Oh my soul, faint not

Recently I’ve been living with and contemplating struggle and suffering in this life. I preached on it this past Sunday in regards to Israel’s wandering in the wilderness. It’s always interesting the way things come together and how God uses people and circumstances. I wasn’t aware of  it, but Sunday was to be a very heavy day. I should have had an inkling towards this when I felt so hit by things on my drive in on Sunday morning. The thirty minute drive I make is usually the time when all my study, reflection, and prayers for the week’s sermon culminate in me breaking down a little bit. Perhaps through the tears shed on that drive I should have seen the day ahead of me.

Without going into detail, the day was full of struggle and suffering. I was told by various people from various places in my life of their troubles. Death, sickness, divorce, cancer, and everything in between was told to me. And this was before 1pm. Then for the Dinner and Discussion group we have, a buddy of mine came in to tell us of the sacrifices he and his wife have had to make in regards to their terminally ill son. Let’s just say, it was a long day.

Awhile ago I downloaded Jenny and Tyler‘s album, Faint Not, from Noisetrade. The title track, Faint Not, is a great tune, which reminds us of our struggle to push through the struggles. The video for it is above. As you listen, focus in on the third verse that begins with, “Where there is hatred…”. Those lines are taken from a prayer for peace by St. Francis of Assisi.It is an unbelievable prayer focused on our response to suffering and struggle. We usually pray for God to be with people and to bless them. What if he is saying, “I will. I am sending you. You need to be with them and bless them.”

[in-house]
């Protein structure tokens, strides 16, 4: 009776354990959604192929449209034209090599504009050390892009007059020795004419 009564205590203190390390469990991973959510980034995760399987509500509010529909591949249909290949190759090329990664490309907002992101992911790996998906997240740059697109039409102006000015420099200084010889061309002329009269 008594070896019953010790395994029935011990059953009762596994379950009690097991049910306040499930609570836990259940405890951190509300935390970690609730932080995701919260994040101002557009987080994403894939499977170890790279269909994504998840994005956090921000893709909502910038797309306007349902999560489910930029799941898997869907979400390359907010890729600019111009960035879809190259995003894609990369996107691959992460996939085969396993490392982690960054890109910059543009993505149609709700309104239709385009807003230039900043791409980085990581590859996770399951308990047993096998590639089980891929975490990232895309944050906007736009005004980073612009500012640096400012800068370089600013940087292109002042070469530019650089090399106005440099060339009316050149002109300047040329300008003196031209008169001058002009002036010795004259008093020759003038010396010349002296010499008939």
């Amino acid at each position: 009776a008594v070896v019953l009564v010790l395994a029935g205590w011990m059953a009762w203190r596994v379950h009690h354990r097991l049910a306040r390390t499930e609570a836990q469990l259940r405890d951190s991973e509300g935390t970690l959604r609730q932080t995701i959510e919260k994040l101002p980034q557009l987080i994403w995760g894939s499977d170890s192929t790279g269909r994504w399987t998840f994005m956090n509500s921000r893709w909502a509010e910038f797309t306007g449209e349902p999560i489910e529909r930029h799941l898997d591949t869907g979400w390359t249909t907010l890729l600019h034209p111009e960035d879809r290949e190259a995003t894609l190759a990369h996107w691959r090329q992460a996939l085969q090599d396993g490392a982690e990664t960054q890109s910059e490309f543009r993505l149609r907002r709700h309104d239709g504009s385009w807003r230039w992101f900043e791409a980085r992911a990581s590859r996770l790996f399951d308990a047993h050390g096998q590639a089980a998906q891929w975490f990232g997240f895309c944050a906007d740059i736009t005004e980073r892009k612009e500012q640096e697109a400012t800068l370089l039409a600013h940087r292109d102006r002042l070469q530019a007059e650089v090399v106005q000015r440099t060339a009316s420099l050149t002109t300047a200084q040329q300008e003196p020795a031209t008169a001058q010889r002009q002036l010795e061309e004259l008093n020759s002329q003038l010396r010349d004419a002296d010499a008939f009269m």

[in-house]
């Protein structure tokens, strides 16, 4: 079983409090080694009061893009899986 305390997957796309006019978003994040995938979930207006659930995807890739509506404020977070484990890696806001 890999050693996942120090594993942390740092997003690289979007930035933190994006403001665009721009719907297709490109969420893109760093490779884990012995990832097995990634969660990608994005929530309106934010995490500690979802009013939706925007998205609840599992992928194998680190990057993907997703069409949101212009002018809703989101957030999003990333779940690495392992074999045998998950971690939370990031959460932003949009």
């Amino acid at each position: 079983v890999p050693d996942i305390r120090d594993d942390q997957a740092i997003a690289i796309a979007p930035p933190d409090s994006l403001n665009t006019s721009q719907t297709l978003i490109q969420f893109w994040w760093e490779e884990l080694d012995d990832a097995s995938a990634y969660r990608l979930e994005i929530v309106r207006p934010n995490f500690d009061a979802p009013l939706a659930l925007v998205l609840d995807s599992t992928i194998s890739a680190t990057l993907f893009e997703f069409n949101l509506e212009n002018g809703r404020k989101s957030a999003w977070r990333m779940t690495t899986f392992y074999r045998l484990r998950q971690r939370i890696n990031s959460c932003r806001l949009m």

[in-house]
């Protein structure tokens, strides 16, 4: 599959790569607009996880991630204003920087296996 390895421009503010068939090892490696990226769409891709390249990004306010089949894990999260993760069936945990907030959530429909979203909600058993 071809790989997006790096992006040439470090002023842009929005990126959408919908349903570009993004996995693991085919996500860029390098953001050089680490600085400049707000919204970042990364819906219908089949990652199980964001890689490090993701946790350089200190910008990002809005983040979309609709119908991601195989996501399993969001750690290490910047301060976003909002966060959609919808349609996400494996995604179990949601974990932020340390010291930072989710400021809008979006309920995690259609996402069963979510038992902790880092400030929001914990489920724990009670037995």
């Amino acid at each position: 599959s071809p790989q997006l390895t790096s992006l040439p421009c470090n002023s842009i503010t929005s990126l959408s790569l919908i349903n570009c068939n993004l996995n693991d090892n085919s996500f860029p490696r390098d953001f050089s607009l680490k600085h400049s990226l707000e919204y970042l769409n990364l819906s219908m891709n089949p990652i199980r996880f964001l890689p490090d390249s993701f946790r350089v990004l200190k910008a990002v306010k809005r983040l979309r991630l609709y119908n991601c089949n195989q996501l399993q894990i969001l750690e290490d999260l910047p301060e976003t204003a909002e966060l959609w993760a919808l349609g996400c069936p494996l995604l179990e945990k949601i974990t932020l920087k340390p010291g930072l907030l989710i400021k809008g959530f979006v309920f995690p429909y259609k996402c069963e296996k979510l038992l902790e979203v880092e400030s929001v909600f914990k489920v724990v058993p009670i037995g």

Would you pray this prayer of his with me?

Lord, make me an instrument of your peace,
Where there is hatred, let me sow love;
where there is injury, pardon;
where there is doubt, faith;
where there is despair, hope;
where there is darkness, light;
where there is sadness, joy;
O Divine Master, grant that I may not so much seek to be consoled as to console;
to be understood as to understand;
to be loved as to love.
For it is in giving that we receive;
it is in pardoning that we are pardoned;
and it is in dying that we are born to eternal life.


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